For the second part of our meal, we visited a little old lady who was making gozleme. Conversation wasn’t her strong point – and why would it need to be when the gozleme tasted the way it did? With a dash of lemon and some yoghurt, it was just perfect.

Overall, I rate the Prahran Market Hidden Gems Market Tour an 8.5 out of 10. With the right tour guide, it’s the type of tour that has something to offer everybody – my non-cooking cousin enjoyed the chance to sample a bit of everything from every stallholder we visited, and I got a lot of information and ideas out of the cooking tips that Carol offered along the way. If ever I should move back to Melbourne, I would definitely make Prahran Market a regular shopping destination!

Gourmanda attended the Prahran Market Hidden Gem Market Tour as a guest of Prahran Market. All images and words are my own.

Blue Mountains Food Co-Op in Katoomba

Walking the main drag of Katoomba on our two night getaway in the Blue Mountains, K and I came across a funky sign on the pavement, pointing the way down to the Blue Mountains Food Co-Op.


A food co-op is a new concept for me, after having spent most of my life shopping at supermarkets, grocers, and stores where you pay good money to receive pre-packaged products from big brands. It’s always been about the marketing, the advertising, the colours on the packaging, and the opportunity to ‘win big prizes’ if you buy two or more boxes of cereal. After walking through the store and making a few purchases of flour and arborio rice, I am absolutely enchanted with the concept of going back to basics with a food co-op.


Why keep buying new bottles of dishwashing liquid, laundry detergent, shampoo or conditioner when you can re-use environmentally friendly bottles and simply refill from large communal containers, and pay for what you buy? All you need to do is add a few drops of essential oils to the mix for a nice fragrance, and it’s ready to go.


Why buy produce that’s been wrapped in plastic and imported from other countries, when you can buy local and seasonal organic fruit and vegetables, picked and harvested only a day or two ago?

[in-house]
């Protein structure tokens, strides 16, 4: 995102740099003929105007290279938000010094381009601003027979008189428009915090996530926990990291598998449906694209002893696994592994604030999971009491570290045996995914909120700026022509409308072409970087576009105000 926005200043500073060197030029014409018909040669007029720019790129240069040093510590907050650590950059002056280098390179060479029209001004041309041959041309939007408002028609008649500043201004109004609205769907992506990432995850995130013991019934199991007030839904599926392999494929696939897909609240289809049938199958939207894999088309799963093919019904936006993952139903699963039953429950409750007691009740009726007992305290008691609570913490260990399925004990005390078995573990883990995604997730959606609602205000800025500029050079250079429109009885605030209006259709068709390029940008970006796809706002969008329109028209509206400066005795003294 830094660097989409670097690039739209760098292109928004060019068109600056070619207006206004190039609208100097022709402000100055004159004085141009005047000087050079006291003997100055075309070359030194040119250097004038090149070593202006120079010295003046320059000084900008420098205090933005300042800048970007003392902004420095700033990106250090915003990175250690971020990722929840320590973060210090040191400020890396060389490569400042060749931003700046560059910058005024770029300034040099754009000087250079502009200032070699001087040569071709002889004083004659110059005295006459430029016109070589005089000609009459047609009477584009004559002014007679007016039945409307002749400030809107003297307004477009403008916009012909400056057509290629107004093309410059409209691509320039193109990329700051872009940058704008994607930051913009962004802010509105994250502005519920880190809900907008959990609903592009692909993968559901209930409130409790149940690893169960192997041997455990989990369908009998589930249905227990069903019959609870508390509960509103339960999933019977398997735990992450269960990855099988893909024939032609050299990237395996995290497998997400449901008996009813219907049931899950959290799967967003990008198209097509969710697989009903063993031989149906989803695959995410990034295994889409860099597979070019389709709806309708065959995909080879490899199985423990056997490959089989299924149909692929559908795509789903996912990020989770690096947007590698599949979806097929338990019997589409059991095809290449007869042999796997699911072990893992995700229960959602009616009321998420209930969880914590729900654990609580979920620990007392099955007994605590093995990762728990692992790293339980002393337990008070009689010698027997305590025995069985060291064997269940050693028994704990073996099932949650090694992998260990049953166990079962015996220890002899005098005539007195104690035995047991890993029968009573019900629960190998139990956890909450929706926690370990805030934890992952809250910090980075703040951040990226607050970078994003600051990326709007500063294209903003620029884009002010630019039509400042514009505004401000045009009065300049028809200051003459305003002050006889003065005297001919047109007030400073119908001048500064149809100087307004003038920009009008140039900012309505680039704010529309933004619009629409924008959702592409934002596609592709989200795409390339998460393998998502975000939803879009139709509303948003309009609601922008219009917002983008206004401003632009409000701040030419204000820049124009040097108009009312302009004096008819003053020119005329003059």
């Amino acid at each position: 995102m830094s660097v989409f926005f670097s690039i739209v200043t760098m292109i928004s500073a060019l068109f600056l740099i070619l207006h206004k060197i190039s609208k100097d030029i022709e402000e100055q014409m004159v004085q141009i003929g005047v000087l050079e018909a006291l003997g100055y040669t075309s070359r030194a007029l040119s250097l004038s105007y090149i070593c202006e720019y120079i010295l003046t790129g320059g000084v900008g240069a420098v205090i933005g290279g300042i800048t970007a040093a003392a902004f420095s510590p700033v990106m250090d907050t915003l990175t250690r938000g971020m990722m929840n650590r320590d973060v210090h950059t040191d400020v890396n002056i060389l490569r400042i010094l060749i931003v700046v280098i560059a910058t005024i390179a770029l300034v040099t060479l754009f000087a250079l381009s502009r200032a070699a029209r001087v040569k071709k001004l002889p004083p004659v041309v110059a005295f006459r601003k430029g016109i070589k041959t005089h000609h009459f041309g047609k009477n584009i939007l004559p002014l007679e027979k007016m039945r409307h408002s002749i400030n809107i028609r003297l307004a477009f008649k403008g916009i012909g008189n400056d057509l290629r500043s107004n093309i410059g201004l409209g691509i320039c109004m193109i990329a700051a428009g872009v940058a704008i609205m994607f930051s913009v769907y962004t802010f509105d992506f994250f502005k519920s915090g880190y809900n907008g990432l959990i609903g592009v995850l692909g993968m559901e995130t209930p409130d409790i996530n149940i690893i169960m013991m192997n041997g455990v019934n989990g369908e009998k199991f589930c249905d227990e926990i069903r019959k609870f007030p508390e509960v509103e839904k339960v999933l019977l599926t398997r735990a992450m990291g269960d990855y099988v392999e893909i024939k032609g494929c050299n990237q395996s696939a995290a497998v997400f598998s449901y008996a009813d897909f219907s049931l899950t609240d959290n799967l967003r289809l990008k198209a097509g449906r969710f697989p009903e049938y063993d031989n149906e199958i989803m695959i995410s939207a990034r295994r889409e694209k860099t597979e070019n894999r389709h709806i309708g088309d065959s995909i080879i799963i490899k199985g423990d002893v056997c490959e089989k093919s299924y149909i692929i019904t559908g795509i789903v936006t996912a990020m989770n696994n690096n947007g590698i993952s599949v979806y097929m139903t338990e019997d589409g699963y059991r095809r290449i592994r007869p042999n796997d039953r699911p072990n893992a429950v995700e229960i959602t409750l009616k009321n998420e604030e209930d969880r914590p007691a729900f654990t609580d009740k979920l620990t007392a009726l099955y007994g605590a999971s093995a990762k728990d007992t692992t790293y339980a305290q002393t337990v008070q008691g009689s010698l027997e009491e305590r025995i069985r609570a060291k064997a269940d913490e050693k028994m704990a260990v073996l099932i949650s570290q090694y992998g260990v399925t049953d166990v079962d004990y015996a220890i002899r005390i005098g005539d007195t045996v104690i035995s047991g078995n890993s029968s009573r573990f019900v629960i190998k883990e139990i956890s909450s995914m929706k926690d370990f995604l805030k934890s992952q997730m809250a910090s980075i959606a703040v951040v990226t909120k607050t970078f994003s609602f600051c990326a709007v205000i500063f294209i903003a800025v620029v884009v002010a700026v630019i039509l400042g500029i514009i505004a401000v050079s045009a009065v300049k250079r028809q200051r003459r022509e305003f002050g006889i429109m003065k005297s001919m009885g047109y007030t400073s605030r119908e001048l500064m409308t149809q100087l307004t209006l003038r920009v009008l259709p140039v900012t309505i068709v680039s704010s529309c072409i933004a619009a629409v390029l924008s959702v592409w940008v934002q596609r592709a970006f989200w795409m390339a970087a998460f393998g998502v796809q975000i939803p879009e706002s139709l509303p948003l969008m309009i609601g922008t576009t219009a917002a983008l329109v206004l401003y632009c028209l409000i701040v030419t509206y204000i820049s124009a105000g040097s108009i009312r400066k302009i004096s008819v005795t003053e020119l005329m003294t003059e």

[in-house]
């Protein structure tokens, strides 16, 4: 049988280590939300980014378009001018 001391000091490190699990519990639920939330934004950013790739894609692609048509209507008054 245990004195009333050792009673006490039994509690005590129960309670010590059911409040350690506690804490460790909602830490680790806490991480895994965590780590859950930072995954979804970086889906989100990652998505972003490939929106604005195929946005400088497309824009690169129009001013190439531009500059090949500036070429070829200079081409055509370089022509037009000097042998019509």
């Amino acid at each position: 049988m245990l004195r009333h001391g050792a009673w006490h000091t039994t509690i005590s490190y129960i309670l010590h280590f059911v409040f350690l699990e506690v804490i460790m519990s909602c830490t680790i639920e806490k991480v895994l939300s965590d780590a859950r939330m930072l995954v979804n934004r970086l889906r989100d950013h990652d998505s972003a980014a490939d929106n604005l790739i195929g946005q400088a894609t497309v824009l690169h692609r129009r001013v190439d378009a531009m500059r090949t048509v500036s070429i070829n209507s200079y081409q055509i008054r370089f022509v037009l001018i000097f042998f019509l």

Why buy snacks like chips and lollies when you can have nature’s own sweetness like dried papaya and mango, or a nut mix for snacking on during a long day at work? Simply bring in your Tupperware container or jar, and fill up with as much as you want, rather than being restricted to the pre-packaged sizes.


Grains and legumes are the culinary basis of a “back to basics” approach to cooking and learning to appreciate food as it naturally appears. Stocking up on lentils, chickpeas, and dried beans can give you the basis of a wide variety of family-friendly meals.

What do you think of food co-ops? Do you take part in any, and do you have any tips for others who might be interested?

Review: 10kg Produce Box from Bondi Fruitologist

One thing you should probably know about me by now is that I’m a massive sucker for daily deal websites such as Living Social, Groupon, Our Deal, etc. I’ve eaten out a few times using daily deal vouchers, and bought a fruit and veg box from Doorstep Organics as well (with mixed results).

Just recently, I snapped up yet another deal for a fruit and vegetable box – 10kg of fresh produce from Bondi Fruitologist for $49 (normally around $100). I’m so glad I didn’t learn from my negative past experiences. I was really impressed with the contents of the box, and the service as well. I just called up on the Friday morning to order the box, and it was ready for us to pick up on the Saturday morning – with a free 2litre bottle of fresh orange juice thrown in as a freebie!


Included in the box was:  A small mixed salad, four carrots, three potatoes, four brown onions, four zucchini, fur tomatoes, four cucumbers, one head of broccoli, two handfuls of green beans, half a celery, two corn cobs, four bananas, four apples, four peaches, four nectarines, four oranges, a punnet of strawberries, a punnet of blueberries, a bunch of green grapes, half a rockmelon, half a pineapple, and the bottle of orange juice. Whew!

I was really pleased with the quality of the produce overall. Unlike some of the produce I received in my last fruit and veg box from Doorstep Organics, everything was still super fresh and firm – nothing was going soft and mushy, and I can see most of the produce lasting the full week (we eat a lot of vegetables and snack on a lot of fruit – at least three pieces each every day!).

I’ve already used a lot of it for a dinner party we held over the weekend. The celery, two tomatoes and an onion went into the base of an Italian-style sauce that I made for a slow-cooked chicken drumstick dish. The potatoes, carrots, zucchini and two other onions were used as sides for a roast dinner. For dessert, I served up the rockmelon, strawberries, blueberries and nectarines as a fruit platter.

Well done Bondi Fruitologist, this box was really impressive and great value. If I didn’t live on the other side of the Sydney Harbour Bridge and was actually closer to Bondi, I would come back and buy a lot of my weekly produce from your store!